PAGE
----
My new sci-fi romance novel “Nereogenesis” is out in ebook and paperback! Yay! What is “Nereogenesis”? Compared to my earlier novels and stories it’s certainly the most enigmatic. You’ll have to find out for yourself what it means, but as for what it is I’ll let my blurb have the first word:
In a future where the whole solar system is now within man’s reach, a rich party girl named after the distant moon of Ariel finally realizes a lifelong dream of visiting her namesake world herself. Setting out with her closest friends on an expedition there, they penetrate its icy crust and emerge into its vast ocean, inky-black in the darkness, their only company being the decaying ruins of abandoned mining facilities, vehicles, habitats, stimulating the telling of ghost stories to each other on their submarine as if gathered around a campfire in the primeval forest.
But the ghost stories become real as the world around them wakes up and makes it known they are unwelcome there. Meeting the enigmatic and strangely attractive mastermind of these ghostly apparitions, Ariel will uncover the truth behind her namesake world’s terrors and meet her destiny.
Sound interesting? I hope so. Ariel charters a nuclear pulse ship, complete with a forested habitat no less, and takes a weeks-long trip to Ariel, one of the moons of Uranus, which, following real-world speculation, has a liquid water ocean deep under the icy surface.
Part of the backstory of this novel, my seventh book by the way, is that huge mining interests set up facilities in the icy crust of Ariel, habitation bubbles in the ice filled with air and the like complete with full-fledged habitats, and in the ocean, submarines and submersible habitats, as well as drilling rigs into the core itself at the ocean floor. The profitability of this endeavor waned due to competition from the asteroids and comets so they were all abandoned one by one.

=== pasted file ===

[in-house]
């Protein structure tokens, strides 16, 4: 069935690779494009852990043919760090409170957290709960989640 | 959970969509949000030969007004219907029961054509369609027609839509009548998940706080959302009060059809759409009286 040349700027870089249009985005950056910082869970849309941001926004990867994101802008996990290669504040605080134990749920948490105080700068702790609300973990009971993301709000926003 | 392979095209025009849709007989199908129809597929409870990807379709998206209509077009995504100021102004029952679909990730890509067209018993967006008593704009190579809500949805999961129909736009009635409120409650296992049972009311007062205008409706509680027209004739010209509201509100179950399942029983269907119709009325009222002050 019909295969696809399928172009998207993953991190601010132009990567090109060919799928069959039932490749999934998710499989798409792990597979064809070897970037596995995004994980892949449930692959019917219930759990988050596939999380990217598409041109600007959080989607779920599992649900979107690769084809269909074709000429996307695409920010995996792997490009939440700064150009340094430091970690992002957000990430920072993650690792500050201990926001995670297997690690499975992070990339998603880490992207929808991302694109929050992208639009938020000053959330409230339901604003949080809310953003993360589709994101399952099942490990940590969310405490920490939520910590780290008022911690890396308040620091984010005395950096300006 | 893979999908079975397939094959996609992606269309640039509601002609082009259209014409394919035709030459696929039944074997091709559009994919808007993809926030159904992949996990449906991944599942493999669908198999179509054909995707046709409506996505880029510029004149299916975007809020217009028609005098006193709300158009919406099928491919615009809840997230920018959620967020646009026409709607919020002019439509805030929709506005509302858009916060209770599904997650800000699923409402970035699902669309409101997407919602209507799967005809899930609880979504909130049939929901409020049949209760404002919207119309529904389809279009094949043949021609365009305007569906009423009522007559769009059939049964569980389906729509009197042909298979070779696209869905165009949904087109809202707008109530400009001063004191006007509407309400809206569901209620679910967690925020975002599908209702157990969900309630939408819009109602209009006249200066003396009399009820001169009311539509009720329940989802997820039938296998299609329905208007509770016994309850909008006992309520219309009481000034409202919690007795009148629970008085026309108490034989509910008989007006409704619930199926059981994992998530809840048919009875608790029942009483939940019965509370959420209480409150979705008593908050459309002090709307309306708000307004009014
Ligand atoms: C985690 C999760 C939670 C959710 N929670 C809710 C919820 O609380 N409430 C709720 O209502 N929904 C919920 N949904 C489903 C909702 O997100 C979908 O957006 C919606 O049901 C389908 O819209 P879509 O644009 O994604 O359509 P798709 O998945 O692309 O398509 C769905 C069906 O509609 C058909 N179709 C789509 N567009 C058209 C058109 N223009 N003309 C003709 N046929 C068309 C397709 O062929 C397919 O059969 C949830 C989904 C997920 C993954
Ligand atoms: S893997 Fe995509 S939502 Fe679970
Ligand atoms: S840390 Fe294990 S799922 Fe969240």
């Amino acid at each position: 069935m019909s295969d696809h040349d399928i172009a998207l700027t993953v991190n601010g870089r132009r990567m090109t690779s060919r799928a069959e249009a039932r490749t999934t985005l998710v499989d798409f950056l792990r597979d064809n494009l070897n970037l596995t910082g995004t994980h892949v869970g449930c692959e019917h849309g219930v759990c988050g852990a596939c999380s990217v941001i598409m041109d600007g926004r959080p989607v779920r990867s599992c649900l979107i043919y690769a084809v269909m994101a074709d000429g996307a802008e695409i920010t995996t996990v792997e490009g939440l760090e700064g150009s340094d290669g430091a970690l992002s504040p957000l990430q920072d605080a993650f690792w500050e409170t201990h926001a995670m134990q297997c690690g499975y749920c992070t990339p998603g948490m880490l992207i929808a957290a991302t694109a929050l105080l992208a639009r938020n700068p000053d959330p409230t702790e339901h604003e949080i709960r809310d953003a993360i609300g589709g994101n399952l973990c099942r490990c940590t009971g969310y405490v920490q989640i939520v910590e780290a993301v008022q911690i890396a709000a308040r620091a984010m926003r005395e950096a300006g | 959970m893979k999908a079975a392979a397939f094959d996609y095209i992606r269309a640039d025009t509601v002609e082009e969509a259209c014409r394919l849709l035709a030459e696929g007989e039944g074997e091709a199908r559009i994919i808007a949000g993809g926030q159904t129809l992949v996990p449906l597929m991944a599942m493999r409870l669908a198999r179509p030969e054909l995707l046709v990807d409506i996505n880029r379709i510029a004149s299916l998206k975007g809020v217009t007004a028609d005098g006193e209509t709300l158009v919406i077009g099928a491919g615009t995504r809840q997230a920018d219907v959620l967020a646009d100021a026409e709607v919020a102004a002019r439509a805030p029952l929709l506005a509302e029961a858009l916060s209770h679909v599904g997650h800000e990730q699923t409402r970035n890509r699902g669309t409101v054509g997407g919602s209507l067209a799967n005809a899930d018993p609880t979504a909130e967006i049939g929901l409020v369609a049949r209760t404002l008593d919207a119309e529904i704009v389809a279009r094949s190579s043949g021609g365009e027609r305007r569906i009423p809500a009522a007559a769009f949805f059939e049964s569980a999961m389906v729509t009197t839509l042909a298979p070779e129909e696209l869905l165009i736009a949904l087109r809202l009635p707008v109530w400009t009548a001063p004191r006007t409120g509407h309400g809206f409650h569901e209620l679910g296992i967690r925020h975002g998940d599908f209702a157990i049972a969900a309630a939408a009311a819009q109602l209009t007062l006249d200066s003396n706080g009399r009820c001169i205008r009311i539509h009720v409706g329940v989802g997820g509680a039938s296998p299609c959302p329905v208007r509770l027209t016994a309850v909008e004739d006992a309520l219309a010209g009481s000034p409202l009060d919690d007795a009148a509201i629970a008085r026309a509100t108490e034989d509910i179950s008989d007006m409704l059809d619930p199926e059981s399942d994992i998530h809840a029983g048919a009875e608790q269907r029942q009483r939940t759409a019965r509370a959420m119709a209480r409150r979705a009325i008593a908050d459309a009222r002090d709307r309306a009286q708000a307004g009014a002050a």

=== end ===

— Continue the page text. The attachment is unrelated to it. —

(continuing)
The Hermit of Ariel they encounter, the mastermind of the seemingly supernatural terrors of the deep, is the descendant of one of these miners who was presumed dead during the evacuation; always wanting to live an isolated and hidden existence free from the prying eyes and dangers of human civilization, he appropriates the abandoned infrastructure.
When he meets Ariel he is shown a good time in their submarine, and takes her and her friends to his own habitat, where they will get to know each other, Ariel and this latter-day Captain Nemo, despite everything, falling in love with each other, hence the story’s place in the romance genre, as this part of the plot takes up most of the story. Will they? Won’t they? How will they? You’ll find out if you read it through to the end; at 53,000 words (129 pages according to Amazon) and $4.99 it’s not like it’s all that long or all that costly, so why not take the chance and join the select few who have so far had the pleasure of reading an Adamas Nemesis novel?
This novel in terms of word length is almost exactly the same length as my hitherto shortest novel “Dear Future Me” (“A Trip to Starlit Spa” is much shorter, but that’s a short story, not a novel), so basically tied for my shortest. That helped the time from start to completion to be less than two months.
Next month marks a year since I started writing “The Hunt for Count Gleichen’s Treasure”, so it seems one novel every two months is about the pace I can maintain, having written six novels and one short story during that year. I anticipate my pace might become somewhat slower than usual over the next couple weeks, but nevertheless I will likely be in the full swing of writing my next novel, my second story set in the far future and sort of a follow-up to “Warp Dawn”, centering on a girl named Calypso and her journey from her isolated spaceship to being a courtesan of a crystal city spinning in space near a black hole.
Quite a few new worldbuilding elements and aesthetic details will be introduced in my next novel, and I’m really looking forward to writing it! In the meantime, I encourage you to check out “Nereogenesis” as well as my other six books.